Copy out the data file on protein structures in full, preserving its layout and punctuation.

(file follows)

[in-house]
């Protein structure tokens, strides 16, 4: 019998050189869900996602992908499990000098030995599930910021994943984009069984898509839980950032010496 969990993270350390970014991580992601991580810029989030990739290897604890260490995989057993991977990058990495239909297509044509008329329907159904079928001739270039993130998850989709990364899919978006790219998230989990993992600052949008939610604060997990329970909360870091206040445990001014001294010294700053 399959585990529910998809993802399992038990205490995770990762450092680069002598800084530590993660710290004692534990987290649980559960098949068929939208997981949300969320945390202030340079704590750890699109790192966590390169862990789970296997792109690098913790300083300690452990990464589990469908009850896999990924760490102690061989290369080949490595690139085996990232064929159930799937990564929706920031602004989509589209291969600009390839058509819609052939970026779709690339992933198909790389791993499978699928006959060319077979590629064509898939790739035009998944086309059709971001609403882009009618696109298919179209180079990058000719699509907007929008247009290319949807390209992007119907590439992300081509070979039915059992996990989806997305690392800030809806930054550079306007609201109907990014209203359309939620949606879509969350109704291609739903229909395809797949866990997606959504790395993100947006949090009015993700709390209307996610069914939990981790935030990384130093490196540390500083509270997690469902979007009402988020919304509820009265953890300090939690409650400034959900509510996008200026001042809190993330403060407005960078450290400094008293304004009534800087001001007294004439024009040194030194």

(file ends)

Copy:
[in-house]
């Protein structure tokens, strides 16, 4: 019998050189869900996602992908499990000098030995599930910021994943984009069984898509839980950032010496 969990993270350390970014991580992601991580810029989030990739290897604890260490995989057993991977990058990495239909297509044509008329329907159904079928001739270039993130998850989709990364899919978006790219998230989990993992600052949008939610604060997990329970909360870091206040445990001014001294010294700053 399959585990529910998809993802399992038990205490995770990762450092680069002598800084530590993660710290004692534990987290649980559960098949068929939208997981949300969320945390202030340079704590750890699109790192966590390169862990789970296997792109690098913790300083300690452990990464589990469908009850896999990924760490102690061989290369080949490595690139085996990232064929159930799937990564929706920031602004989509589209291969600009390839058509819609052939970026779709690339992933198909790389791993499978699928006959060319077979590629064509898939790739035009998944086309059709971001609403882009009618696109298919179209180079990058000719699509907007929008247009290319949807390209992007119907590439992300081509070979039915059992996990989806997305690392800030809806930054550079306007609201109907990014209203359309939620949606879509969350109704291609739903229909395809797949866990997606959504790395993100947006949090009015993700709390209307996610069914939990981790935030990384130093490196540390500083509270997690469902979007009402988020919304509820009265953890300090939690409650400034959900509510996008200026001042809190993330403060407005960078450290400094008293304004009534800087001001007294004439024009040194030194």